Thirdly, by announcing a phantom project like Sakshaat and, later, Aakash the Government has given a wrong signal that something that cannot be done is actually doable. Years after years of failures do not bother the Government because few have interest in educating the underprivileged. The poor have no voice in this system and those making policies for the poor do not understand the challenges of being poor and by throwing a phantom idea like a cheap laptop, MHRD has paralyzed thinking across the nation and every decision maker has been made to behave like a deer in front of flashlight.
Fourthly, MHRD has turned laptop as a surrogate for education. If it looked at OLPC it will realize that OLPC is not just a laptop or a tablet or simply applications or a piece of technology that any laptop or tablet would aspire to have. It has neither experimented with OLPC nor gone to see the experiments in other countries that have succeeded with it, something it routinely does for many other projects.
Fifthly, it has shut out programs after programs from having flexibility for the state governments to experiment within those programs because that may come in the way of the benefits that accrue to the stakeholders for whom the program was designed.
Sixthly, it does not take an outcome oriented approach and prefers to have a checkbox policy. If the boxes are checked, all is well. That is how bureaucracies are made to function. But most advanced countries leave room for innovation and improvement as the program progresses. India’s bureaucracy seems loath to innovation and modifications as the vendors who do not have any interest in any changes in a program usually dictate the purpose of the programs may need.
One can write a book on how the Government of India has chosen not to think about educating its underprivileged, how it becomes a barrier and how it proactively pursues policies that are detrimental to the health of its children and the nation.
Q. Please share about yourself (Satish Jha) and role and responsibility in One Laptop Per Child India Project?
I come from a village in Bihar where no one pays taxes as they do not have the incomes to be taxed on. Bihar’s per capita income in its villages is Rs 6000 per annum or $120 or so. That is among the lowest in the world and it still is touted as an example of “good governance”.
I was lucky to get scholarships from the Governments of Uttar Pradesh and India- Rs 10 for the first 5 years, Rs 50 for the next 4 years and Rs 110 for the last 2. That was a grand sum of Rs 5640 over 11 years or a little less than $1000 over 11 years. I paid back many times over in taxes.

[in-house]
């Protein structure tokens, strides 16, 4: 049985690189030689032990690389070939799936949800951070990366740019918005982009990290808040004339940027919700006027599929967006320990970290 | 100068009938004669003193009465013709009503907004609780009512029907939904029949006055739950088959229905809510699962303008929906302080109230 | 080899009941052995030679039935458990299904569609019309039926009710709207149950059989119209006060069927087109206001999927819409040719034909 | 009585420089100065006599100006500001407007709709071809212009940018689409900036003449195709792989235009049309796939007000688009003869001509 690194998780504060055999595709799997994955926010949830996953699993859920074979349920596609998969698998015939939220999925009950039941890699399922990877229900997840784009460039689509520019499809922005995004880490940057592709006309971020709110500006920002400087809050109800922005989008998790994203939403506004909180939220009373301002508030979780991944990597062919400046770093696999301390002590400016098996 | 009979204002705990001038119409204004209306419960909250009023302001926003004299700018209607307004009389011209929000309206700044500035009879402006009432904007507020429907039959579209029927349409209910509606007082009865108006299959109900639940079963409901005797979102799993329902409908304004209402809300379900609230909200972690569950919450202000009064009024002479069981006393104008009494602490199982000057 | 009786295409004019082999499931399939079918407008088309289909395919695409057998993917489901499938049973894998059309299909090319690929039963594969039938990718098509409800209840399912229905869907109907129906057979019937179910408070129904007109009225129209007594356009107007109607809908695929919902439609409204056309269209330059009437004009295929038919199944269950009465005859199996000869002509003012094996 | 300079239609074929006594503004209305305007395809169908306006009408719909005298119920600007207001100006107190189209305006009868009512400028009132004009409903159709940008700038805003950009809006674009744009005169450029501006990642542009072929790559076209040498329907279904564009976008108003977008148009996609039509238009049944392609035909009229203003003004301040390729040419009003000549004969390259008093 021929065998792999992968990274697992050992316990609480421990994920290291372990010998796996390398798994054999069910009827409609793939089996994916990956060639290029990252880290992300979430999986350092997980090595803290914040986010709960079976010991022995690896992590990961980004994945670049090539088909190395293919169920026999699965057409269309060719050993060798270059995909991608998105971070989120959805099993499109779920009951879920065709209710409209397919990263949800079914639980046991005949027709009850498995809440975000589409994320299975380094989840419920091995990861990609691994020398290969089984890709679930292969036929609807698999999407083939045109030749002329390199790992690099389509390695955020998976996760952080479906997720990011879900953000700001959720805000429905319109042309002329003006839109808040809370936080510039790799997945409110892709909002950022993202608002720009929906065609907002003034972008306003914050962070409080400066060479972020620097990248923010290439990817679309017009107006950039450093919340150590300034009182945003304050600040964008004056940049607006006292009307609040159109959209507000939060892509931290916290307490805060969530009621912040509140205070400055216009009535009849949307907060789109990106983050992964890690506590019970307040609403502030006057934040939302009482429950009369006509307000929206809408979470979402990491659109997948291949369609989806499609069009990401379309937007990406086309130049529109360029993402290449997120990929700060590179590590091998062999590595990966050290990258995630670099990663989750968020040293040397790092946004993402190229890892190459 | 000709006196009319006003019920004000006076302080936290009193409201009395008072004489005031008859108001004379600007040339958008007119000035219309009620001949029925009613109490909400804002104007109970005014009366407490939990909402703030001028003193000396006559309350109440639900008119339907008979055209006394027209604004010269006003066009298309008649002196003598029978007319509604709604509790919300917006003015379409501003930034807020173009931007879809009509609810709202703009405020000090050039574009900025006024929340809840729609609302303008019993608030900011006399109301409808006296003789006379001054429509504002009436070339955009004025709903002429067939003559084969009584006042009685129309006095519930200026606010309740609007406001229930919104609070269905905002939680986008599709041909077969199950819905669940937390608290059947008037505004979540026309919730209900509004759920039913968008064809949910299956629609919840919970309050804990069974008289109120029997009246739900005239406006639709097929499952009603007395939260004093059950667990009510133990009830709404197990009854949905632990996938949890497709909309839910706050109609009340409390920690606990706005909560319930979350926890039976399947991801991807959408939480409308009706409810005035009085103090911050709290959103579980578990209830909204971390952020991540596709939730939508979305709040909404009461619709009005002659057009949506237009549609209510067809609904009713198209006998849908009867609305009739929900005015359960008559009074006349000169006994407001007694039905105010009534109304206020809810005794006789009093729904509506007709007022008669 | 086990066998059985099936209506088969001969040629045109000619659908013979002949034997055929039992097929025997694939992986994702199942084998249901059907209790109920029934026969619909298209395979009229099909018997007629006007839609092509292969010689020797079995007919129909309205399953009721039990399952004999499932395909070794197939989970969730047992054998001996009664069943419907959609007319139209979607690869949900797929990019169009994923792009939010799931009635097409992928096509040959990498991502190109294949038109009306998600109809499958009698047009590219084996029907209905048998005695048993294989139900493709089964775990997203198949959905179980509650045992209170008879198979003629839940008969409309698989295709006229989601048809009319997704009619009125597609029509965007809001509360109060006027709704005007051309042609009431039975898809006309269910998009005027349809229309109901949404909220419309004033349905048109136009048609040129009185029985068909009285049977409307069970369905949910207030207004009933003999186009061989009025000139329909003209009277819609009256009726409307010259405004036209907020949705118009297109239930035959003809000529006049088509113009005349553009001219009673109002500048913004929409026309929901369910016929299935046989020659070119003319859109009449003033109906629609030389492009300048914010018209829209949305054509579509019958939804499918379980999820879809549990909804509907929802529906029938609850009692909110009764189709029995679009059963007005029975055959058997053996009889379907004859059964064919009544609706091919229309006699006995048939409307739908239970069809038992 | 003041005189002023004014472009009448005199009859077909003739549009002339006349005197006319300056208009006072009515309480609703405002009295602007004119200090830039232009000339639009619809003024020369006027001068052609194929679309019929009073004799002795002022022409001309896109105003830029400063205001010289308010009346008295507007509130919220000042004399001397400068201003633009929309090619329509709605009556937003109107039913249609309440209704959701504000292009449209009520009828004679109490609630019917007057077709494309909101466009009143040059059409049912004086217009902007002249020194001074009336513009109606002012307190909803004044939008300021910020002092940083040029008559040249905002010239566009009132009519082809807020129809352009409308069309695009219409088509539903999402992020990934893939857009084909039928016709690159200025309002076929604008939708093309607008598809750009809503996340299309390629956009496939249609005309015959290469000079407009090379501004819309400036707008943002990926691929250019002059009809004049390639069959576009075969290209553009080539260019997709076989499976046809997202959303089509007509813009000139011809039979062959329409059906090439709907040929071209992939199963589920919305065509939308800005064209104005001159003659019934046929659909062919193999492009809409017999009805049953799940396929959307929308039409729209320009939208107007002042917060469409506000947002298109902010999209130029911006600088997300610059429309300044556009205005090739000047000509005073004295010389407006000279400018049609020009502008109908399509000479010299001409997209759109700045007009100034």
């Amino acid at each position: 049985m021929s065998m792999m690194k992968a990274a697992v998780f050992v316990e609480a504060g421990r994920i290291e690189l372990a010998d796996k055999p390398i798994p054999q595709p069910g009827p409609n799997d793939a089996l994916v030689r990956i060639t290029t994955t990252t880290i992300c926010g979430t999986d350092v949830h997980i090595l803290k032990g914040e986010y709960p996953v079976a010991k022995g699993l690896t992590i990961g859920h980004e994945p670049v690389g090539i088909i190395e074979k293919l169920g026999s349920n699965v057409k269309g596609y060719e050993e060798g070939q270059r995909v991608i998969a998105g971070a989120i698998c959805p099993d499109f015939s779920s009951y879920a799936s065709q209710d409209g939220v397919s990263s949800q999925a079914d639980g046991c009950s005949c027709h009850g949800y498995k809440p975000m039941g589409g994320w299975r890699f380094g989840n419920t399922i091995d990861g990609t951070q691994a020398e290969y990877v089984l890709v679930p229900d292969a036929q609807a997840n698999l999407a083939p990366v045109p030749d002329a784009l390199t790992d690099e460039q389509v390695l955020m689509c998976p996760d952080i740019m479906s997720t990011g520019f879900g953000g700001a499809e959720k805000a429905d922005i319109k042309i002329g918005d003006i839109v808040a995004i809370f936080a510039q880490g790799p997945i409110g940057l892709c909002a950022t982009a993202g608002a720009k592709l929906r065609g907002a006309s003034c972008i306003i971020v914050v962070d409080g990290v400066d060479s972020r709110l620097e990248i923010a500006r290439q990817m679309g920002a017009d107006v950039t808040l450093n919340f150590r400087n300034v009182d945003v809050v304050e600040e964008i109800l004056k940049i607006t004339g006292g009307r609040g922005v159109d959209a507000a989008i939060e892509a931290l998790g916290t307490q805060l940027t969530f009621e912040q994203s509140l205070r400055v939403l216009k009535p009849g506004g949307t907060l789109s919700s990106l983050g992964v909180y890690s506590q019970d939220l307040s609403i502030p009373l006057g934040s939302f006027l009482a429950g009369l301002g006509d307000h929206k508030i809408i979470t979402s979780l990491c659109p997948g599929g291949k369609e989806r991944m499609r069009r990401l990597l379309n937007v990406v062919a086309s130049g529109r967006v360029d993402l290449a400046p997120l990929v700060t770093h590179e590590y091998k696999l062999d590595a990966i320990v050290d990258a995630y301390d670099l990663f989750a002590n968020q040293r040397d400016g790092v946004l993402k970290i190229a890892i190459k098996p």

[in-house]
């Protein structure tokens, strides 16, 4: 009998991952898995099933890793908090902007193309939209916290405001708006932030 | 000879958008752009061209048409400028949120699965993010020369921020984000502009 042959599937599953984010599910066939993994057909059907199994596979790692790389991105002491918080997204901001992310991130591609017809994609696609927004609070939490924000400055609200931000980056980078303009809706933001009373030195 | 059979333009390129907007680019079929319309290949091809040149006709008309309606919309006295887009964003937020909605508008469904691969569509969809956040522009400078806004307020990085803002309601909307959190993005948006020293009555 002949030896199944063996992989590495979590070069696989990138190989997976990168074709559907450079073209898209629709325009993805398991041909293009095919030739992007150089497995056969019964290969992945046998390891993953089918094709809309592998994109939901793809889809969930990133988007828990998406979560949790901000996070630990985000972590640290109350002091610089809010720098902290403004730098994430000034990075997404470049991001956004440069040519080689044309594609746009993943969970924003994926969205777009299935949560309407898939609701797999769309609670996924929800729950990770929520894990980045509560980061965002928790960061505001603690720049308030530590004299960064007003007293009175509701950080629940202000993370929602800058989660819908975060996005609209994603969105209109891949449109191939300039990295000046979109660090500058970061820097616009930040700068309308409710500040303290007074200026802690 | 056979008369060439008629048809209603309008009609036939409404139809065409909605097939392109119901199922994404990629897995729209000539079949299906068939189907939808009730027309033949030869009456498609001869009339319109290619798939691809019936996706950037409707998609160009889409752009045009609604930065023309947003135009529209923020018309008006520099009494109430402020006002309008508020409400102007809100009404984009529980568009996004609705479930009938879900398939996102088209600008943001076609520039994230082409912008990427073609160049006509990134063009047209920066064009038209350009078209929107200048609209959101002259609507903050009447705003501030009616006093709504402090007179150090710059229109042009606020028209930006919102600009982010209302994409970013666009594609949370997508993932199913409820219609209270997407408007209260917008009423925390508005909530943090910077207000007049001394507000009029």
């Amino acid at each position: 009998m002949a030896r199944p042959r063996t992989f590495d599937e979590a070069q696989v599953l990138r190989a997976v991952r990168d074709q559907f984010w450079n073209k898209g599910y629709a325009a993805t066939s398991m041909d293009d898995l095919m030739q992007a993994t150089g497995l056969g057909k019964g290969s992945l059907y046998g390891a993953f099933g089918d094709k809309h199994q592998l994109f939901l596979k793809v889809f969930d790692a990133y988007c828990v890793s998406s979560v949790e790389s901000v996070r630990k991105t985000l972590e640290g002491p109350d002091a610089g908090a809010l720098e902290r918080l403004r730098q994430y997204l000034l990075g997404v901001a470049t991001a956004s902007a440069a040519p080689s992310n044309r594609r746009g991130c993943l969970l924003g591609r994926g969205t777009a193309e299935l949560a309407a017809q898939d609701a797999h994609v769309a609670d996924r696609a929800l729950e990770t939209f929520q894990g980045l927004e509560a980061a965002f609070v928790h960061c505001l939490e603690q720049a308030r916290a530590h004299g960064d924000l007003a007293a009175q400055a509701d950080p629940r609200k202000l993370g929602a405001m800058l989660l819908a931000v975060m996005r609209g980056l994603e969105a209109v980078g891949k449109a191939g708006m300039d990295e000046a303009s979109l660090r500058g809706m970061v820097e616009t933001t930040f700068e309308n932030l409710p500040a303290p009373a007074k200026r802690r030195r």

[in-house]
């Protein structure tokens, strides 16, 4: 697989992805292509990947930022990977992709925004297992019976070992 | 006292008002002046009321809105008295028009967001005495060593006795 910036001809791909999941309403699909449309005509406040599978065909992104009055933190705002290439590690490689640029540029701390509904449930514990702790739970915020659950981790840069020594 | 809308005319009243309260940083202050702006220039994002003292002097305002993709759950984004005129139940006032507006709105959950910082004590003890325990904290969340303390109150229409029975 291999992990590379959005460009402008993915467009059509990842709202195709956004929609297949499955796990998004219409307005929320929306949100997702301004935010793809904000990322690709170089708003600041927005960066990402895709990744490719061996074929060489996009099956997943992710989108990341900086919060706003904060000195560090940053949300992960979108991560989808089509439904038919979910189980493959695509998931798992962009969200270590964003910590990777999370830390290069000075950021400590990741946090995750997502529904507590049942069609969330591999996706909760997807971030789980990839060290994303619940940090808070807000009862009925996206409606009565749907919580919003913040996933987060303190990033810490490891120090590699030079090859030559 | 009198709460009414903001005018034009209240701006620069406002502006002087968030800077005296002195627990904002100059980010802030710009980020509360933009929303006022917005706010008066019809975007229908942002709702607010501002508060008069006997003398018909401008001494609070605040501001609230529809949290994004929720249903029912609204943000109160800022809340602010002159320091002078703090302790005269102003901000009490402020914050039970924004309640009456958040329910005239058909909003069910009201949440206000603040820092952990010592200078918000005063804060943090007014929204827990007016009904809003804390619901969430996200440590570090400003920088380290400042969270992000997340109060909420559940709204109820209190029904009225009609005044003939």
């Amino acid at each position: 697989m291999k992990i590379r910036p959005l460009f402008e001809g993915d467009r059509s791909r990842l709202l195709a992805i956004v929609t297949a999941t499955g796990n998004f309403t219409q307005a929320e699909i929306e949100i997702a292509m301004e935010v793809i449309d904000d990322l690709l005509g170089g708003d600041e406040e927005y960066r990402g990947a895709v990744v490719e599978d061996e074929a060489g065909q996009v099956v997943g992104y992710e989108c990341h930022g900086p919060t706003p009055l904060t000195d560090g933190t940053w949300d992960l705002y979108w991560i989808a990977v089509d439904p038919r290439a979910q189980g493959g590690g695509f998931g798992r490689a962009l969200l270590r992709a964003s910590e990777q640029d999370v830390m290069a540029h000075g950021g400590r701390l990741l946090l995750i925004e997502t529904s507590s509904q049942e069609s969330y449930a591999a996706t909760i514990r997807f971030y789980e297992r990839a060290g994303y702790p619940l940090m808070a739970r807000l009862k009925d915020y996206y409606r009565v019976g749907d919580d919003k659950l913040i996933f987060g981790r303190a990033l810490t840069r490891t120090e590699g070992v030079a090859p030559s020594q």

I was lucky to teach at IIPA where mid level IAS officers come for training, to work at ASCI and learn some aspects of management with R K Pachauri, was fortunate enough to be the youngest assistant editor in the national press (Indian Express Group), lucky to have an opportunity to start a daily newspaper for the Indian Express (Jansatta) that achieved a circulation of 100,000 in six months, a record at the time and had the opportunity to lead a formidable newsweekly of its times for The Times of India Group (Dinamaan) as its chief editor. Meanwhile I also got scholarships to study at The Fletcher School of Law & Diplomacy, The Kennedy School of Government, the University of Maryland School of Public Affairs, the Institute of Social studies at The Hague, Institute Theseus that became a part of EDHEC, France and all that helped me appreciate various aspects of decision making- from development economics to international affairs, from the government of science to foreign policymaking, from political economy to management.
My experience with Roche as a global technology management leader (what is normally called a CIO now) was a great learning experience and taught me what differentiates the value creating companies from value destroying nations. I was shocked to learn that just 3 companies in Switzerland- Roche, Ciba and Sandoz- had a market value that exceeded India’s GDP. In other words the wealth of 3 companies was more than India’s annual income when India had 300 times the people these 3 companies employed?
Opportunity to lead James Martin & Co where I has an equal shareholder offered lessons in creating vision, strategies, technology plans, strategic plans, selecting technologies and implementing them and I leveraged them for what I naturally liked- using the tools of progress for the development of the underprivileged.
Co-founding DESI Power, Tarahaat.com, Digital Partners India, Baramati Conference etc brought me face to face with the new possibilities to help change India’s villages. Unfortunately, we are always on a learning curve and most of my partners have had their learning curves as well. Often times, it was not possible to keep the pace that we could have had because the toughest job is to bring everyone on the same page. But bailing out Drishtee.com and finding investors to nurture it and e-healthcare Foundation etc was both a frustrating and satisfying experience. From there One Laptop per Child that Nicholas Negroponte made possible was a natural next step.
However, OLPC does not function as a business organization. I left my career and have used up my savings, pension funds and borrowings to keep knocking on every door that I knew or could find to change the way India’s children learn. My goal is to reach every child I can. My ex-wife founded Polio-Plus in India to eradicate Polio and it turned out to be one of the rare successes in India and my commitment was to help eradicate ignorance.
I have a couple of amazing colleagues supporting me in this initiative and together we hope to persuade our leaders to see what they are missing out on and settling for much too little when they can create a whole new world if they begin to get their priorities right.
Q. Millions of children in India are far from school and unable to get proper education (food and health care) particularly in rural area, What kind of opinion you have?
220 Million children in India are being consciously denied education and learning and an opportunity to become who they can become by the blinkered policies of the governments. Be it in the name of we cannot afford it, helplessness about seeing the future, little concern for the poor, inability to understand the poor or technologies that are emerging, being a victim of the rote learning they grew up with that saps creativity and our ability to imagine, the fact is that our education policies have lacked imagination and a drive to help our achievement achieve their potential.